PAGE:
Designs on Climate Change

Ten years after Hurricane Katrina, coastlines everywhere are still rising. Melting polar ice-caps continue to bring elevated water levels and along with it a future where more and more cities are expected to be submerged.
Architects, urban planners and designers are rising to the challenge of flooding and ushering in diverse solutions to the problem of the tide in different parts of the world. The proposals below offer some hope for the future of coastal cities. Check out the solutions presented…which do you prefer?

Flood Plain House (Solar-Powered)
Thailand’s 2014 Solar Decathlon entry from King Mongkut’s University of Technology in Thonburi (KMUTT) fuses Thai traditional wisdom with more contemporary technology to create an adaptive House. Built from sustainable locally-sourced materials, modular and repeatable, this house is testimony to people wanting to live as a sustainable community.

CTA Floating House
UK’s underused waterways are offered a residential solution. The CTA ‘Floating House’ is a lightweight structure that can be stabilized for flood plains or used as a free-floating houseboat. Its footprint is approximately 46′ x 15′ (16 x 5 M). This design has generously been made available for open source download.

Venice’s Rising Waters
Venice has come close to its end on a number of occasions! Here, Act_Romegialli has designed the San Giobbe +160 project. They have created a concrete basin at the entrance of their studio to hold overflow waters (and in such style). This is surely cheaper than their 7 billion dollar flood gate in existence.

NYC Facelift
The Big Apple is responding to its flooding problems via a series of infrastructural initiatives. Following the largest design competition in US history (named ‘Rebuild by Design’) authorization has been given for a $335m ‘flood barrier’ (Manhattan’s Lower East Side) a $60m ‘living breakwater’ (Staten Island’s South Shore) and a $230m ‘resiliency district’ (Hoboken, New Jersey).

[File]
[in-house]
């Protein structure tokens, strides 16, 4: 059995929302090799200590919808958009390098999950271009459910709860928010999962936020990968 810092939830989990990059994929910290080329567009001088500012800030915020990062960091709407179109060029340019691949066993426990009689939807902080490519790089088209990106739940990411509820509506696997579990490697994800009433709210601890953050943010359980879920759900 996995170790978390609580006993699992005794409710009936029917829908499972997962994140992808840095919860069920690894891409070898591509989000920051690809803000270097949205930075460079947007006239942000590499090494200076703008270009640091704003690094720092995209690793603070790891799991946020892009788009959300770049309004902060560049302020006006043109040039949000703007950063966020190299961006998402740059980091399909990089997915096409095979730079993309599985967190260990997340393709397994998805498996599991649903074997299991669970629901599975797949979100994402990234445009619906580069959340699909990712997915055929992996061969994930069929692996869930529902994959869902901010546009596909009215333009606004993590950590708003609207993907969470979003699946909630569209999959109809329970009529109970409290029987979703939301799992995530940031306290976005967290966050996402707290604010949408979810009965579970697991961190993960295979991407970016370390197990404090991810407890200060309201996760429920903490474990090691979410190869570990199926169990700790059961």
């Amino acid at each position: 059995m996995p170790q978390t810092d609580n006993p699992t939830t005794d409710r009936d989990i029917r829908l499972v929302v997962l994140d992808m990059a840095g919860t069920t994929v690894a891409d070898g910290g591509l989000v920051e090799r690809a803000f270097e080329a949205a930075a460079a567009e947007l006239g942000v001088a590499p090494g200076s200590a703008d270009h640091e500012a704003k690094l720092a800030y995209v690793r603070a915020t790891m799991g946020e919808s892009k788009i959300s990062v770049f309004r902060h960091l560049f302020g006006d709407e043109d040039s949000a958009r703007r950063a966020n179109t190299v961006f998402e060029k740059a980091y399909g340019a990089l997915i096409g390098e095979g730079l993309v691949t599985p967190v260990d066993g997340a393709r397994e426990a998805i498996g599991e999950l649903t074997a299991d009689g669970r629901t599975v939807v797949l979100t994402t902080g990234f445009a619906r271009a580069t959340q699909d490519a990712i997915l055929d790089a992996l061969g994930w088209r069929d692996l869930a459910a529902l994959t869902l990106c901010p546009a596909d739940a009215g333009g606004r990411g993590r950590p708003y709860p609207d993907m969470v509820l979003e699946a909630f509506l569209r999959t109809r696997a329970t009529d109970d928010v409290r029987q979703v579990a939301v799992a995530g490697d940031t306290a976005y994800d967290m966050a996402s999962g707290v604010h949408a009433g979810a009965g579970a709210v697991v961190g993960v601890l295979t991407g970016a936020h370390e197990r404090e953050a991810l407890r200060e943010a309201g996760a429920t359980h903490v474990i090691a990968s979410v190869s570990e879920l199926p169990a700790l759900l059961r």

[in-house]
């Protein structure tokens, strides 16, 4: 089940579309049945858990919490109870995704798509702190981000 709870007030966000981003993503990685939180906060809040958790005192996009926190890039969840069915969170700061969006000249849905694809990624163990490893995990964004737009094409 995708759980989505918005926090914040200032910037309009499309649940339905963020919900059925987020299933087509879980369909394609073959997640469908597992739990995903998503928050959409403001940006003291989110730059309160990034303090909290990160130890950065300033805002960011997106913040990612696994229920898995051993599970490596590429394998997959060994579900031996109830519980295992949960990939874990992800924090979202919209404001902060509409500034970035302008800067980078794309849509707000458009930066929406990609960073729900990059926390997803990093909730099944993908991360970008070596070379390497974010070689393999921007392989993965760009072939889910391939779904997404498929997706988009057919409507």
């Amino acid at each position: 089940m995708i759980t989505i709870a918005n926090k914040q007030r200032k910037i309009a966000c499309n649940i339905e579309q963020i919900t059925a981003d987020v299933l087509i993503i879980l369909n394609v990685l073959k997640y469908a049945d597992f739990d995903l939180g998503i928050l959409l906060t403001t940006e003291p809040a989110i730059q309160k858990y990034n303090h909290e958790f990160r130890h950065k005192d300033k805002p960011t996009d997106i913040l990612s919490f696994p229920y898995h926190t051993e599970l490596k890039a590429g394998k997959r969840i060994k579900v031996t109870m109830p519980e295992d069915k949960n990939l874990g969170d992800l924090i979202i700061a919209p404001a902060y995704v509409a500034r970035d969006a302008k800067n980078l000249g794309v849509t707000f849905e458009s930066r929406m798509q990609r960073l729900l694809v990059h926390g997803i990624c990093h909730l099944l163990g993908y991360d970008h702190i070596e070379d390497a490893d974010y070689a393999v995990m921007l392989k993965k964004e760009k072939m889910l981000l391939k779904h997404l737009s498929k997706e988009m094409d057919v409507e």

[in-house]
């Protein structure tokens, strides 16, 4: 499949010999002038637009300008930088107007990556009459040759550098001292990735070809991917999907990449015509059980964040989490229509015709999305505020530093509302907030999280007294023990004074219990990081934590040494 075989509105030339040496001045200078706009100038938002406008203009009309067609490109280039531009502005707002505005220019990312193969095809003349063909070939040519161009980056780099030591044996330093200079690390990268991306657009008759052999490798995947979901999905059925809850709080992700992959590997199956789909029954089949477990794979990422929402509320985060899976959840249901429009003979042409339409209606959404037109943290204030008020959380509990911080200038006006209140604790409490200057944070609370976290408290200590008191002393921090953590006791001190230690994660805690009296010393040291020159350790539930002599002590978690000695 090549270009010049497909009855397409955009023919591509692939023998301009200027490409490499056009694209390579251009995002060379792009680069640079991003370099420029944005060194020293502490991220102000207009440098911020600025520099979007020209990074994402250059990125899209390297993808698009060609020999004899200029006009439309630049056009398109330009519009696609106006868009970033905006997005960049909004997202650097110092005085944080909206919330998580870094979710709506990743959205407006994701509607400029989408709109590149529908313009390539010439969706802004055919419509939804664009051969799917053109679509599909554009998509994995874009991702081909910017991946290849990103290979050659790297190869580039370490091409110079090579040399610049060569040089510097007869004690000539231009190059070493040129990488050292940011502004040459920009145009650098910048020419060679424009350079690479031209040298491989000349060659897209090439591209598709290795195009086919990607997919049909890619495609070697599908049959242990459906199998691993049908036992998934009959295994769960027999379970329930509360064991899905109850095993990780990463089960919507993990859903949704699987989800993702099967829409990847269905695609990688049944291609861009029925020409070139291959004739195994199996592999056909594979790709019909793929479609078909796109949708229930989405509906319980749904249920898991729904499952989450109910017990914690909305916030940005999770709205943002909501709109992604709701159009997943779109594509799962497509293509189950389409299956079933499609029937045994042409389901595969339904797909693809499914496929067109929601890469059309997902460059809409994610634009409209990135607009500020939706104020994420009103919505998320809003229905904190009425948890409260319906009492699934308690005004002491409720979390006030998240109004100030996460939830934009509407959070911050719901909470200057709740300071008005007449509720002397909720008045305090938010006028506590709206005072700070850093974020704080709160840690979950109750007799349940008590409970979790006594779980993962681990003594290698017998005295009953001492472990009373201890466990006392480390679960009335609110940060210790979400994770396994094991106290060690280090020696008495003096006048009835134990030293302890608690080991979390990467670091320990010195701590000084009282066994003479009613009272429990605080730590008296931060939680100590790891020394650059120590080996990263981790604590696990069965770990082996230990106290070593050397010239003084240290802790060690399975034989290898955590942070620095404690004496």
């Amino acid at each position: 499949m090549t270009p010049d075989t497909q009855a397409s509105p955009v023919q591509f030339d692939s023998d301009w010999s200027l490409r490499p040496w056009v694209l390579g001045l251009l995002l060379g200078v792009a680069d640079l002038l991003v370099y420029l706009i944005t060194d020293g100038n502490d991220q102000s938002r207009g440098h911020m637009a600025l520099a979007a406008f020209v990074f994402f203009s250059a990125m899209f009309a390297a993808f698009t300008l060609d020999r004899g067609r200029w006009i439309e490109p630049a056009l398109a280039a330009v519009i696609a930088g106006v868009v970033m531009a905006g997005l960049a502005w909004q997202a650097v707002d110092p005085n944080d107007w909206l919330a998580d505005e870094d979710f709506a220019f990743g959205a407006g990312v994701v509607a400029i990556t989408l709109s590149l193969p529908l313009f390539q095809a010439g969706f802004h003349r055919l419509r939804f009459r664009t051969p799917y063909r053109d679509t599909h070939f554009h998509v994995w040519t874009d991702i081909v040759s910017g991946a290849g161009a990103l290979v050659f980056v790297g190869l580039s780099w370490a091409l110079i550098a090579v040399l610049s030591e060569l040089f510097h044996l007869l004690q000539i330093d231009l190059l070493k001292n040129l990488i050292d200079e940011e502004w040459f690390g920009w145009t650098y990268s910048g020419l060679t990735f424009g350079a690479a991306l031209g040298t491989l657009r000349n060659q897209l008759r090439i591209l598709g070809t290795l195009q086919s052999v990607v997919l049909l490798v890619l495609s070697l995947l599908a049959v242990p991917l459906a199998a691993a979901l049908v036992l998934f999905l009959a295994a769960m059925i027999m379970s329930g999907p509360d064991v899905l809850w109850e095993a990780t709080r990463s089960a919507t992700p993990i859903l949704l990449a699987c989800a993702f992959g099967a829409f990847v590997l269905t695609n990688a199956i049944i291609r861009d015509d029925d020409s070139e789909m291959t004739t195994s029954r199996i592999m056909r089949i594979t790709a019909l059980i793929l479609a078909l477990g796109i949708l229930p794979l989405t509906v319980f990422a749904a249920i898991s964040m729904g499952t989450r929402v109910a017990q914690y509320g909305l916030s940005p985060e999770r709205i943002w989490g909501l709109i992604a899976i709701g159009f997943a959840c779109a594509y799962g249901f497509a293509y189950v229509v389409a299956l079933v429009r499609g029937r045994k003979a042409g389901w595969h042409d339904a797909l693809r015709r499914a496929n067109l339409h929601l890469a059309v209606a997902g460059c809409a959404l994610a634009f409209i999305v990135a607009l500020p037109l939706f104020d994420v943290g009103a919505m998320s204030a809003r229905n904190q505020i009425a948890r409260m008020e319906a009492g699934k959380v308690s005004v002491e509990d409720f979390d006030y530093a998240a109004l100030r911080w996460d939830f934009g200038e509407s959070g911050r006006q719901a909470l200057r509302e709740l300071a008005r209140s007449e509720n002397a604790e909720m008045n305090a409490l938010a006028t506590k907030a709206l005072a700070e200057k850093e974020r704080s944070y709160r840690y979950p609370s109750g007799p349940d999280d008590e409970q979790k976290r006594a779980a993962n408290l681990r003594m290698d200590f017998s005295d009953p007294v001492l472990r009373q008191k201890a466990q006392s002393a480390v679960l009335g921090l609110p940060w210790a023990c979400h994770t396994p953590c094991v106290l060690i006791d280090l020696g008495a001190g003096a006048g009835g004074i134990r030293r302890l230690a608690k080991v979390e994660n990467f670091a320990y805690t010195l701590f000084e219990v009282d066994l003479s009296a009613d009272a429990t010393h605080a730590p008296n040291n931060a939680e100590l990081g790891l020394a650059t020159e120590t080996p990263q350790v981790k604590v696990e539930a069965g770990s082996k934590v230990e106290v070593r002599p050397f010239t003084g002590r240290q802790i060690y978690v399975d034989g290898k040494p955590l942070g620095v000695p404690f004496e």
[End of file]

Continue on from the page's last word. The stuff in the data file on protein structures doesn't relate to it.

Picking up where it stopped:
skate park 2
The Skatepark
Denmark has responded to flooding with a rainwater collection system at Rabalder Park in Roskilde. The city called upon the architectural firm Nordarch to creatively transform the area into a dual purpose recreational area and rainwater reservoir. An intelligent and attractive urban solution.

A Transformable House
This adaptive house named ‘Motus’ adjusts to any local weather patterns. Currently at concept stage, solar panels power ‘movable parts’ to offer flexible control over sunlight and heat gain and. Sensors placed around the house detect internal temperatures and shift the moveable parts of the house accordingly to achieve thermal comfort.

Floating Neighborhoods
Dutch design studio ‘’ is at the vanguard of floating architecture. Their mission has been to assist all manner of communities against rising sea levels. Their holistic installations offer everything from additional housing and sewage treatment, to arable land to grow crops for residents. All this is done while residents are raised above perilous waters. This proposal won the prestigious “Architecture & Sea Level Rise” Award 2012 from the Jacques Rougerie Foundation.

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